Locally, we will be working with our Schools Forum, which is comprised of governors, teachers, and local authority representatives, to discuss how we are going to deal with the implications of the school funding formula. It is important to consider that it is not only the amount of money which is reducing, but it is also the amount we can centrally retain for the collective activities that we do as a borough. The ability of local authorities and local authority schools to collectively decide what is important to invest in will be eroded by changes to the schools grant regulations.

 

Supplementary question:

 

Can the council make a commitment to reporting on school efficiencies in terms of how much energy is used by schools and their work in reducing their carbon footprint? Reducing schools’ spend on energy would help to save jobs.

 

Reply:

 

I’m happy to do that. Perhaps this could be discussed in more detail at a future meeting of the Children’s Services Scrutiny Committee.

 

Question B) Jane Taylor to Councillor Comer-Schwartz, Executive Member for Community Development:

 

Why has the council agreed to allow Fabric to keep its licence, subject to conditions, overturning its own licensing committee decision to revoke the licence and ignoring 200 pages of evidence recording five years of breaches of licence conditions, police warnings, licence reviews, resident complaints and the deaths of 6 young people?

 

Reply:

 

Thank you for your question. The council did not overturn the decision of the Licensing Sub-Committee. I want to thank the Sub-Committee members for their diligence in making their decision. The Sub-Committee reviewed Fabric’s licence following the tragic deaths of two young people earlier this year, and the deaths of four other people since 2011. The Sub-Committee concluded that  ...  view the full minutes text for item 125.

126.

Questions from Members of the Council pdf icon PDF 137 KB

Minutes:

Question a) from Councillor Poyser to Councillor Ward, Executive Member for Housing and Development:

 

Could I congratulate the council on its swift action acting as honest broker in making available the empty Mount Carmel school to the nearby Whitehall Park Free School while the building work continues on the former Ashmount School site. As Councillor Ward is aware, there is now also the building of much-needed social housing taking place on that site.  Would it be possible to give local residents, the parents of children at the school and the Islington people on our housing waiting list, some idea as to when the building on the site might be completed?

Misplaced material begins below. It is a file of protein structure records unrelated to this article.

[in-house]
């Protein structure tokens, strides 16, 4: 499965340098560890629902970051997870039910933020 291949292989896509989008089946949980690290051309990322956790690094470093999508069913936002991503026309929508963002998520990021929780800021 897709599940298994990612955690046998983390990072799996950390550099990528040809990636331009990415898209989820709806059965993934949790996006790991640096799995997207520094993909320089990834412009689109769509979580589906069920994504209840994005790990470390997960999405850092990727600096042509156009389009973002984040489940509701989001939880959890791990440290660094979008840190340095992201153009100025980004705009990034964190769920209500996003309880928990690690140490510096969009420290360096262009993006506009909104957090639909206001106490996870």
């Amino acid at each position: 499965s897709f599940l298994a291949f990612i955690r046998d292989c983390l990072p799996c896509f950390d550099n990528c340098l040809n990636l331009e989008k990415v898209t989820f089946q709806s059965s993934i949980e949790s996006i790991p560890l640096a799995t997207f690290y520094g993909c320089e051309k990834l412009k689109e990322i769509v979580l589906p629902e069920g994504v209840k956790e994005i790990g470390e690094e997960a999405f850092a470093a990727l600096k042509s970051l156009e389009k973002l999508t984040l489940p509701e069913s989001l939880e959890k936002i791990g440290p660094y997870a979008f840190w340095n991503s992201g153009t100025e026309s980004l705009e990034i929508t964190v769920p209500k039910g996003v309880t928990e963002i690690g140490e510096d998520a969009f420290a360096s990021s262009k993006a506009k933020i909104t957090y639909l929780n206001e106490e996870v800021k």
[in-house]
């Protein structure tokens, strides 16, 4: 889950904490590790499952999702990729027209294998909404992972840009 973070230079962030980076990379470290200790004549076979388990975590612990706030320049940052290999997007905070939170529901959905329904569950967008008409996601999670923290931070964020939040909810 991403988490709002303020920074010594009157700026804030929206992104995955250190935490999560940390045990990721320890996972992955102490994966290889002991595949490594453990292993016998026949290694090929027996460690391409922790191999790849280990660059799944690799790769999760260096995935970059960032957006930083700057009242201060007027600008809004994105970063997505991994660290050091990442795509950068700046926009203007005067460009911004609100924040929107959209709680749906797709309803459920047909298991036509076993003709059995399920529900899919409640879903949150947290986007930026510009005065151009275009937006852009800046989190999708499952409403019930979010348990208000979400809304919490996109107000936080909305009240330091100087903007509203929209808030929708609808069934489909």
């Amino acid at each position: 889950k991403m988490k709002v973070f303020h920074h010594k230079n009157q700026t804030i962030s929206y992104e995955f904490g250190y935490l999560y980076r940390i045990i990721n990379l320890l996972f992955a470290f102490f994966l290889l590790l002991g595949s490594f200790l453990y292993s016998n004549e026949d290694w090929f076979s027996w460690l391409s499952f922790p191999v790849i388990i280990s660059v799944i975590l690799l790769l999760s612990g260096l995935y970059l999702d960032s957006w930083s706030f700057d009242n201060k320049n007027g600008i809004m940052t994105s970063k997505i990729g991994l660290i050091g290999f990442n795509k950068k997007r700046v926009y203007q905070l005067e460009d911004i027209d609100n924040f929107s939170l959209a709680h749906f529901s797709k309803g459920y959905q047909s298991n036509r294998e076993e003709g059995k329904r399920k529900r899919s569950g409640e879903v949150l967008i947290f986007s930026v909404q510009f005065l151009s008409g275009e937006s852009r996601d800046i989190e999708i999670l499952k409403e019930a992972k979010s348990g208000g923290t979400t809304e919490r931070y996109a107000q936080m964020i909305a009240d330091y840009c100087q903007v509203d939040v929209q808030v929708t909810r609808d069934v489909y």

Reply:

 

We are told by the EFA that construction of the new school building is due to be completed on 10 February 2017. Provided that the February 2017 deadline is met the school should occupy the building from 20 February 2017, with the decant from Mount Carmel school taking place during the February half term break. The housing scheme which is being delivered by ISHA will be complete by July 2018.  46 new homes are being delivered. 24 homes will be for social rent and 11 would be shared ownership. The overall affordable housing offer therefore is 35 homes or 76% overall.

 

Supplementary question:

 

There is a lot of concern about this in our ward. Residents have contacted me to say that their properties are being damaged by the vibrations from the works, parents want the school to be built as quickly as possible, and we are all well aware of the need for social housing in our borough. Many great socialists have lived in Islington, even this year we unveiled a plaque for George Orwell. I wanted to know if you had any advice from the great socialists who have lived in Islington.

 

Reply:

 

In ‘The Road to Wigan Pier’ George Orwell wrote about the poverty in this country and one of the consequences of that book was the eventual creation of the welfare state by Attlee’s Government in 1945 and a mass housebuilding programme. I am proud that this borough continues to build social housing for its residents.

 

Question B) from Councillor Jeapes to Councillor Watts, Leader of the Council:

 

The Social Mobility Commission has just produced a report that highlights low-income and middle-income families are being held back by deep social mobility problems in Britain. This problem is starkly evident in Canonbury ward, where council housing is situated cheek-by-jowl alongside million pound houses, which residents on the estates will never be able to afford.

 

The report describes the polarisation of the labour market where, “there are too few progression opportunities for workers, especially women, in the bottom half of the labour market”, and that, “job growth in the British economy has shifted more towards low-skilled jobs compared with other European countries”. The report goes on to say, “Professional employment is growing but the potential it contains for a social mobility dividend is hindered by talent being recruited  ...  view the full minutes text for item 126.

127.

Urgent Item - Council Tax Support Scheme 2017/18 pdf icon PDF 253 KB

Additional documents:

Minutes:

Councillor Hull moved the recommendations in the report. Councillor Watts seconded.

 

The resolutions were put to the vote and CARRIED.

 

RESOLVED:

 

-       That the Council Tax Support Scheme for 2017/18 as contained in

Appendix A to the report submitted be agreed;

-       To retain the amendments to council tax agreed at the Council meeting on 3 December 2015. To be clear, this means that from 1 April 2017 the following will continue to apply:

1) council tax exemption classes A and C will have a discount of 0% for all cases;

2) council tax discount for second homes will be 0% in all cases;

3) council tax discount for empty furnished lets will be 0% in all cases;

4) a premium of 50% will be charged on the council tax of all properties that have remained empty for over 2 years in all cases.

128.

Chief Whip's report pdf icon PDF 169 KB